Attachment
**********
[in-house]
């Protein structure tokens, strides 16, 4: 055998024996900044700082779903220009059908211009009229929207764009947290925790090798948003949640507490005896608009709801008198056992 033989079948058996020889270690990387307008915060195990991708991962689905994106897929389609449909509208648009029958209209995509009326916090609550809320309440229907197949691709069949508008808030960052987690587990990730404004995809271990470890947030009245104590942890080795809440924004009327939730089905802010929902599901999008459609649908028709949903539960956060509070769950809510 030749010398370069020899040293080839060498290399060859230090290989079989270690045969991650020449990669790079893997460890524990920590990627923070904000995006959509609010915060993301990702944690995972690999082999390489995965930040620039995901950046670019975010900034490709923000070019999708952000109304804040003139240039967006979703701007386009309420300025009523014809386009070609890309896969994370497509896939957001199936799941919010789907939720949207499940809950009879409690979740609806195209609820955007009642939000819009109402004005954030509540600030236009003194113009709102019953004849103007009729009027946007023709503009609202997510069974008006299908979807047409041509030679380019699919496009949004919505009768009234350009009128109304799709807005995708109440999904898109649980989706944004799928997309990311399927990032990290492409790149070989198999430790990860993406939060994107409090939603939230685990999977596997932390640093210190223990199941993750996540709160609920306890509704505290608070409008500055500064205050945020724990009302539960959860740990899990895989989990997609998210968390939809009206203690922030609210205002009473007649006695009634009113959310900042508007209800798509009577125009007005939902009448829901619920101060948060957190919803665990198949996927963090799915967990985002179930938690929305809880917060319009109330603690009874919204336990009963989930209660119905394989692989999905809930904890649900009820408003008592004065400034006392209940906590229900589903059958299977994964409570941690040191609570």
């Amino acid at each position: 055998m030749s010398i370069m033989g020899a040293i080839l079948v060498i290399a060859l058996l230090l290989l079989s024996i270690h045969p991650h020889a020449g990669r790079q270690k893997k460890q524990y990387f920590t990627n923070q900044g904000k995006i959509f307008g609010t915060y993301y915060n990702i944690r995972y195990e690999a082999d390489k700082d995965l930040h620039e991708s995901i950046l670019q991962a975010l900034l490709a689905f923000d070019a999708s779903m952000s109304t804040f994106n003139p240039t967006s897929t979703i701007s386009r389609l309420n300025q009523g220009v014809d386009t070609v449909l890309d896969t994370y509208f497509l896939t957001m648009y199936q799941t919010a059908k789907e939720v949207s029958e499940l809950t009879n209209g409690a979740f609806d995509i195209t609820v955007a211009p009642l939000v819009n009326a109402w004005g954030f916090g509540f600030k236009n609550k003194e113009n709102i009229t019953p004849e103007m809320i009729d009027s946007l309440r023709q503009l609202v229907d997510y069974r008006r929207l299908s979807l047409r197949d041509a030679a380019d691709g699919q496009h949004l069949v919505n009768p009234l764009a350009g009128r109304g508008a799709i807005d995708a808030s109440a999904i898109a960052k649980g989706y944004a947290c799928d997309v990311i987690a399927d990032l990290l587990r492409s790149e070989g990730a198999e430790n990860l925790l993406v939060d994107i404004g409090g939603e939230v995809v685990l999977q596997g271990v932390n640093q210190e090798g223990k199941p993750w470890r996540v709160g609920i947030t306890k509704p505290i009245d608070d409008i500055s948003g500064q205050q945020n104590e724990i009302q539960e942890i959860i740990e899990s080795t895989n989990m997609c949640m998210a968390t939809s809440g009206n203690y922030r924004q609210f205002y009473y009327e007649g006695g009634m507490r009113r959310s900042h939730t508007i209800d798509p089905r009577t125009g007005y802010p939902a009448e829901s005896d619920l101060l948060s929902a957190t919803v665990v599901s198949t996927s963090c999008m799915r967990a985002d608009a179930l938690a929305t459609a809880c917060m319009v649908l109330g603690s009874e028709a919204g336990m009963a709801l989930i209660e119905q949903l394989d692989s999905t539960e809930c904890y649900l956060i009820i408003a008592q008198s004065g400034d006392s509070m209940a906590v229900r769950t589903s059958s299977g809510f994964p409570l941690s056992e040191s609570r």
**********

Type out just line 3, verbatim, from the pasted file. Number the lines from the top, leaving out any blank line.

């Amino acid at each position: 055998m030749s010398i370069m033989g020899a040293i080839l079948v060498i290399a060859l058996l230090l290989l079989s024996i270690h045969p991650h020889a020449g990669r790079q270690k893997k460890q524990y990387f920590t990627n923070q900044g904000k995006i959509f307008g609010t915060y993301y915060n990702i944690r995972y195990e690999a082999d390489k700082d995965l930040h620039e991708s995901i950046l670019q991962a975010l900034l490709a689905f923000d070019a999708s779903m952000s109304t804040f994106n003139p240039t967006s897929t979703i701007s386009r389609l309420n300025q009523g220009v014809d386009t070609v449909l890309d896969t994370y509208f497509l896939t957001m648009y199936q799941t919010a059908k789907e939720v949207s029958e499940l809950t009879n209209g409690a979740f609806d995509i195209t609820v955007a211009p009642l939000v819009n009326a109402w004005g954030f916090g509540f600030k236009n609550k003194e113009n709102i009229t019953p004849e103007m809320i009729d009027s946007l309440r023709q503009l609202v229907d997510y069974r008006r929207l299908s979807l047409r197949d041509a030679a380019d691709g699919q496009h949004l069949v919505n009768p009234l764009a350009g009128r109304g508008a799709i807005d995708a808030s109440a999904i898109a960052k649980g989706y944004a947290c799928d997309v990311i987690a399927d990032l990290l587990r492409s790149e070989g990730a198999e430790n990860l925790l993406v939060d994107i404004g409090g939603e939230v995809v685990l999977q596997g271990v932390n640093q210190e090798g223990k199941p993750w470890r996540v709160g609920i947030t306890k509704p505290i009245d608070d409008i500055s948003g500064q205050q945020n104590e724990i009302q539960e942890i959860i740990e899990s080795t895989n989990m997609c949640m998210a968390t939809s809440g009206n203690y922030r924004q609210f205002y009473y009327e007649g006695g009634m507490r009113r959310s900042h939730t508007i209800d798509p089905r009577t125009g007005y802010p939902a009448e829901s005896d619920l101060l948060s929902a957190t919803v665990v599901s198949t996927s963090c999008m799915r967990a985002d608009a179930l938690a929305t459609a809880c917060m319009v649908l109330g603690s009874e028709a919204g336990m009963a709801l989930i209660e119905q949903l394989d692989s999905t539960e809930c904890y649900l956060i009820i408003a008592q008198s004065g400034d006392s509070m209940a906590v229900r769950t589903s059958s299977g809510f994964p409570l941690s056992e040191s609570r």